I am a historian of the twentieth-century United States in international context, with an emphasis on agrarian, political, environmental, and food history. My research explores the global dimensions of rural life; much of my work has engaged the US South and Latin America.
My first book, Agrarian Crossings: Reformers and the Remaking of the US and Mexican Countryside (Princeton University Press, 2017), seeks to dismantle the artificial boundaries that can divide American and Latin American history. It examines the 1930s and 1940s, when rural reformers in the United States and Mexico waged unprecedented campaigns to remake their countrysides in the name of agrarian justice and agricultural productivity. The book tells the story of how these campaigns were conducted in dialogue with one another as reformers in each nation came to swap models, plans, and strategies with their equivalents across the border. In particular, I explore three avenues of exchange: how Franklin Roosevelt’s New Deal drew on Mexican revolutionary agrarianism to shape its program for the rural US South; how the South served as the domestic laboratory for the Rockefeller Foundation’s “green revolution” in Mexico; and how the Mexican government attempted to replicate the hydraulic development of the Tennessee Valley Authority after World War II. Rather than a comparative history, Agrarian Crossings is a history of comparisons and the ways that they affected policy, moved people, and reshaped the landscape.
I am currently working on a second book titled The Global Hillbilly: How American Country Music Traveled the Twentieth Century World. It will examine two converging trends after 1945: the dramatic expansion of the United States’ presence and power across our planet, and the explosive rise in popularity of a musical form idealizing rural life, agriculture, and yeoman independence. The book will investigate how US diplomats, corporations, and non-governmental organizations abroad relied upon country music and its performers to promote a particular definition of the United States as a nation rooted in rural values, even at a moment when the American countryside was hemorrhaging farmers at an unprecedented rate. It will likewise ponder the surprising popularity of US country music across various continents, highlighting the universal appeal of nostalgic paeans for country life at a moment when rapid urbanization defined much of the global human experience.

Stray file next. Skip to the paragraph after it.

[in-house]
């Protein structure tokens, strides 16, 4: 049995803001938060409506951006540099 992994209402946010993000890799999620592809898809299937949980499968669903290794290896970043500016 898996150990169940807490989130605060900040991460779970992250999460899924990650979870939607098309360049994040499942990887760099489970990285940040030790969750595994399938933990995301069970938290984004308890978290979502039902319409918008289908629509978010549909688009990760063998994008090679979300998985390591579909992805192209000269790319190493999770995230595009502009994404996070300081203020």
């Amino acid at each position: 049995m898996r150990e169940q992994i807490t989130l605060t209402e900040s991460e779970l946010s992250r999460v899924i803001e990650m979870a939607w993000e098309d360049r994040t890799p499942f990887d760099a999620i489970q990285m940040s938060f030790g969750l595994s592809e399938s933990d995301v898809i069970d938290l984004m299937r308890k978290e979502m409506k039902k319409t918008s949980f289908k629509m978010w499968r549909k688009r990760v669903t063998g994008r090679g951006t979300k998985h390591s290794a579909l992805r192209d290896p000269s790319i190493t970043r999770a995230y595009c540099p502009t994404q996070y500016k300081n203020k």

My research has been funded by the National Endowment for the Humanities, the Social Science Research Council, the Miller Center for Public Affairs, the Society for Historians of American Foreign Relations, and several others. My award-winning articles have appeared in The Journal of Southern History, Enterprise & Society, and Southern Cultures. I am the founder and director of the Tennessee Workshop in Food, Agriculture, and Society, which showcases cutting-edge scholarship on this topic across a wide range of disciplines.
At the University of Tennessee, I teach undergraduate and graduate courses on food and agriculture, US foreign relations, the US South, and US and Latin American social and political history. I welcome graduate student applications in those fields.
Modern U.S., Transnational, Food and Agriculture, Rural, Environmental, Latin America
Ph.D., University of Georgia, 2013
BA, University of Massachusetts at Amherst, 2004
Agrarian Crossings: Reformers and the Remaking of the US and Mexican Countryside (Princeton University Press, 2017)
“Sharecroppers and Campesinos: The American South, Mexico, and the Transnational Politics of Land Reform in the Radical 1930s,” Journal of Southern History 81, no. 3 (August 2015), winner of the Society for Historians of American Foreign Relations’ Stuart L. Bernath Scholarly Article Prize and the Agricultural History Society’s Wayne Rasmussen Award
“Peeling Back the Layers: Vidalia Onions and the Making of a Global Agribusiness,” Enterprise & Society 13, no. 4 (December 2012), winner of the Business History Conference’s Mira Wilkins Prize
“Your DeKalb Farmers Market: Food and Ethnicity in Atlanta,” Southern Cultures 13, no. 4 (Winter 2007), republished in Sauceman and Edge, eds., Cornbread Nation V: The Best of Southern Food Writing (University of Georgia Press, 2010)